The best lemon bars now baked in a loaf pan! Small Batch Lemon Bars with a melt in your mouth shortbread crust, a thick tart lemon filling, and a dusting of powdered sugar on top.
Two weeks ago, one of my biggest fears happened – my laptop broke. One evening I was using it, shut it down to take my shower, then turned it back on with a blank white screen greeting me.
No matter what I did, the white screen wouldn’t go away. I could tell my computer was still on; I simply couldn’t view anything on my screen.
Long story short, I bought a new laptop while waiting for it to be fixed. It was old and probably time for a new one anyway. If I can get it working again, it can be my back up computer. For now, the repair shop is still figuring out what’s wrong.
I went two days without a usable laptop. Technically I had my old brick laptop from college that took at least 20 minutes to load, let alone do any work. Plus any time the cat sat on, it would freak out and freeze.
When you’re freelancing, time is precious. Although I had access to the internet on my phone, I couldn’t edit photos. In theory I could write a blog post, but typing 500+ words on the phone is a bit much.
That left me with kitchen time, so off I went to work on the recipe for these Small Batch Lemon Bars made in a loaf pan.
As much as I love chocolate, I love lemon bars as equally as much. Melt in your mouth shortbread crust with a tart lemon curd filling and a dusting of powdered sugar on top. How can you not love a good lemon bar?
As simple as these may look, I lost track of how many rounds I went through. Six maybe? The crust was too thick. Now it’s too thin. The filling isn’t thick enough. The filling melted into the too thin crust. It’s browning too much. It’s not browning enough. So many variables, but I finally figured it out.
This recipe makes 4 lemon bars or 8 lemon squares. They’re a bit delicate so it’s easier to serve them as smaller squares than large rectangles. Although like with any loaf pan recipe, you can cut them as big as you want.
Baking the entire recipe at 350F resulted in a little too much browning (albeit delicious browning). However, baking the entire recipe at 325F resulted in the crust taking much longer to brown.
It’s best to make the shortbread layer in a food processor, but if you don’t have one, a pastry blender will work just as well. The dough will look powdery and dry, but resist the urge to add any liquid. Everything will come together once you pat it into your loaf pan.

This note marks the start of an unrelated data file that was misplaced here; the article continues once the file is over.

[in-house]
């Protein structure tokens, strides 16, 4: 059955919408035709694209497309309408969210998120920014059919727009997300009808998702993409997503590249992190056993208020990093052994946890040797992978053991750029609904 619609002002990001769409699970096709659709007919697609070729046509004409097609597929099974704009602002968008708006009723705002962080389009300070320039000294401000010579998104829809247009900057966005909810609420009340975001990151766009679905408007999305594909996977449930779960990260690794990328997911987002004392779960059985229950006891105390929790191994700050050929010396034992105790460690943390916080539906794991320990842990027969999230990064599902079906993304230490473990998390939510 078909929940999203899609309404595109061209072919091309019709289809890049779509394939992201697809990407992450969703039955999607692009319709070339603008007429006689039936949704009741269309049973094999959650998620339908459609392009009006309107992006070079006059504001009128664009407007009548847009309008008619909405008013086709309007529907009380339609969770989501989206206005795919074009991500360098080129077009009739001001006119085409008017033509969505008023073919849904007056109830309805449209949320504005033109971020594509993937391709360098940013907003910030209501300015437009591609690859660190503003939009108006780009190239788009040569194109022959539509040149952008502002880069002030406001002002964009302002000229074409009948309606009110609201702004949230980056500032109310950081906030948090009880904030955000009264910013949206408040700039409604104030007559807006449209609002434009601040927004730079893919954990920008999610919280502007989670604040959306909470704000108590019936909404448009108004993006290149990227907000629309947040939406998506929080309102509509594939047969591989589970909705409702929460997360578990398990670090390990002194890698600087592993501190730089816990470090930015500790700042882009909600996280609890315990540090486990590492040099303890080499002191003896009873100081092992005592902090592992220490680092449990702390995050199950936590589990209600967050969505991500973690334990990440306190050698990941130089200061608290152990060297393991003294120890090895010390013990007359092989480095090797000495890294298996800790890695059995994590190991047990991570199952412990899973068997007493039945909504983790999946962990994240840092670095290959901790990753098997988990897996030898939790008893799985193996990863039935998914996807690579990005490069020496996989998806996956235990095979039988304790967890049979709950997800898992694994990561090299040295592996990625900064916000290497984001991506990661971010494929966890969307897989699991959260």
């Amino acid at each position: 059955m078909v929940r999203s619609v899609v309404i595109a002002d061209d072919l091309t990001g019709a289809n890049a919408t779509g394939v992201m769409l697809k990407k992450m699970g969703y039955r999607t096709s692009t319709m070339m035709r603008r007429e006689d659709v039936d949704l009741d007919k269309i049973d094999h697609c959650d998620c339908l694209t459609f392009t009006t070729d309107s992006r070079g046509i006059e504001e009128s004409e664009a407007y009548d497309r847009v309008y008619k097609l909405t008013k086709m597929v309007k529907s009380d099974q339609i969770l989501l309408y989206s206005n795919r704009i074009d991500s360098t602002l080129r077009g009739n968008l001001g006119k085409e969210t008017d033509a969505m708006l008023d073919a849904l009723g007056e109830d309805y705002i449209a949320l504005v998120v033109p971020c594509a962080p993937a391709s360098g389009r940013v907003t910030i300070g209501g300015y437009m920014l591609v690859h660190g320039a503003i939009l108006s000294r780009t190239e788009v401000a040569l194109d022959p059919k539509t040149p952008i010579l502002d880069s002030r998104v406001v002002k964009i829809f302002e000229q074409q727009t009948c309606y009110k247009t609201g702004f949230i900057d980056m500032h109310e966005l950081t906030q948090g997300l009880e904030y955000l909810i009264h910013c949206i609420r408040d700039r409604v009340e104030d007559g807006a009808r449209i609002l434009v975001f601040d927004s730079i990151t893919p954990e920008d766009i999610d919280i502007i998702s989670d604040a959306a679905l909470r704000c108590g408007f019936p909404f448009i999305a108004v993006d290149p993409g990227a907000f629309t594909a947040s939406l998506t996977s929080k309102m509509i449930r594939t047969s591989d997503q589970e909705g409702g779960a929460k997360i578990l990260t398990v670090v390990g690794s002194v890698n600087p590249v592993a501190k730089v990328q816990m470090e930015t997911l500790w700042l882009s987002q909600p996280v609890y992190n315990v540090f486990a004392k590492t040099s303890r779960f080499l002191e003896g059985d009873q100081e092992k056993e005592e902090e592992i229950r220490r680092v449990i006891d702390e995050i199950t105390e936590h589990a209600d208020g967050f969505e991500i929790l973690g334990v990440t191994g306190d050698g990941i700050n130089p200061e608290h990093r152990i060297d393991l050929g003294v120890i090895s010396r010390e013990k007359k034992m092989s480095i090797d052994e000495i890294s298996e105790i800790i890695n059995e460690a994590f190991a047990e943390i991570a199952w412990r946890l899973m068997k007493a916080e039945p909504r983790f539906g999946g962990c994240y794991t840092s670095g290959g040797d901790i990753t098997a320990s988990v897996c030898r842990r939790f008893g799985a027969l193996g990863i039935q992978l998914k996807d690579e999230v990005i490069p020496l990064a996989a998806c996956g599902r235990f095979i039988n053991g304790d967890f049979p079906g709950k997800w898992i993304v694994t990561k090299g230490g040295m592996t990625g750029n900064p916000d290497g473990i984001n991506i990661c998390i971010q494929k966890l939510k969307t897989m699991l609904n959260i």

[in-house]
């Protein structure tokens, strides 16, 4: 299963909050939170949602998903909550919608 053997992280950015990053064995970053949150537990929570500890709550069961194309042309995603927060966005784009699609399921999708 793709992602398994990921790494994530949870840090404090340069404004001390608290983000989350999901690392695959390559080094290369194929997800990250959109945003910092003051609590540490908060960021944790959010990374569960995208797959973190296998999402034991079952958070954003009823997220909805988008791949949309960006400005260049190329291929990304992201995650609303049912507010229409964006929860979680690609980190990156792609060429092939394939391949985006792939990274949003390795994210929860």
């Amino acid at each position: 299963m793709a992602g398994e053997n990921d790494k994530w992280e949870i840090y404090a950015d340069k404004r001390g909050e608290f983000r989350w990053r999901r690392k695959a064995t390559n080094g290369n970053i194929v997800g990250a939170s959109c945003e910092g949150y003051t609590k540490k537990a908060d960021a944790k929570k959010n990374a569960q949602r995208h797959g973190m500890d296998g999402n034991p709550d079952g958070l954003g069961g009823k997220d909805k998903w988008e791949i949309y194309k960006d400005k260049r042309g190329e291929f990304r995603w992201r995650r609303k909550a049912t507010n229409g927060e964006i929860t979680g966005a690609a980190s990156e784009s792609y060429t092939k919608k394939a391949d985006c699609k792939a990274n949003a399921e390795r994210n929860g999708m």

The lemon filling is similar to an uncooked lemon curd. Be careful not to whisk in too much air, or your bars will have a lot of air bubbles.
It’s important you make the filling while the crust bakes because you need to pour it over the hot crust to create a seal, keeping it from getting soggy.
Not sure how many lemons to buy? The juice of one lemon is typically 2 tablespoons, depending on how large and juicy your lemon is. Since I call for 3 tablespoons, you’ll need roughly 1 1/2 lemons.
Cooling lemon bars is always the toughest part, mainly because I’m impatient when there’s a fresh batch of lemon bars waiting to be devoured. As tempted as you may be to skip it, refrigerate them for at least 2 hours, not only to make cutting easier but to also develop flavor. If you can wait overnight, even better.
Storing lemon bars in the fridge isn’t necessary, although I prefer cold bars over room temperature. Plus if it’s really warm in your kitchen, chilling them will help keep the filling from melting.
What To Do With Leftover Egg Whites
Adding an extra egg yolk to lemon bars makes the filling a little creamier, but it also adds a leftover egg white to your fridge. Here are some recipes to use up that extra egg white:
- S’mores Baked Alaska– The egg whites are turned into a magical marshmallow meringue which is placed on top of chocolate ice cream.
- Strawberry Cupcakes – Using egg whites instead of whole eggs means the batter will stay bright and pink.
- Angel Food Cupcakes – No tube pan? No problem! Enjoy angel food cake without having to buy a special pan.
- Baked Coconut Shrimp – Egg whites aren’t only for dessert! Use them up for dinner by making an egg white batter for shrimp.
Equipment You May Need (affiliate links):
Yields 8 squares
30 minPrep Time
50 minCook Time
1 hr, 20 Total Time
- 3/4 cup all-purpose flour
- 1/4 cup powdered sugar
- 1/4 teaspoon salt
- 6 tablespoons cold unsalted butter, cut into 6 pieces
- 1 whole egg, room temperature
- 1 egg yolk, room temperature
- 1/2 cup granulated sugar
- 1 tablespoon powdered sugar plus more for dusting
- 1 tablespoon all-purpose flour
- 1/4 teaspoon baking powder
- 1 teaspoon lemon zest
- 3 tablespoons fresh lemon juice (from 1-2 lemons)
- Preheat oven to 350F. Lightly grease a 9x5 loaf pan then line with parchment paper.
- In the bowl of a large food processor, add the flour, sugar, and salt. Add the cold butter and pulse until butter is finely cut into the flour, looking dry and powdery. Resist adding any liquid.
- Transfer the mixture to the loaf pan and pat evenly into the bottom. Bake for 20-25 minutes or until golden brown on the edges.
- Meanwhile, make the filling: In a large bowl, whisk together the egg, egg yolk, and both sugars until sugar dissolves and mixture looks pale yellow. Try not to whisk too much air into it. Whisk in the flour and baking powder then the lemon zest and juice.
- Once the crust has finished baking, turn the temperature down to 325F. Immediately pour the filling over the hot crust and put back in the oven. Bake for 20-25 minutes or until set and golden brown (it may slightly wiggle but top should be solid when touched).
- Cool in the pan for 30 minutes then carefully remove and transfer to a wire rack. Cool until room temperature.
- Dust with powdered sugar then refrigerate for at least 2 hours. Cut into squares.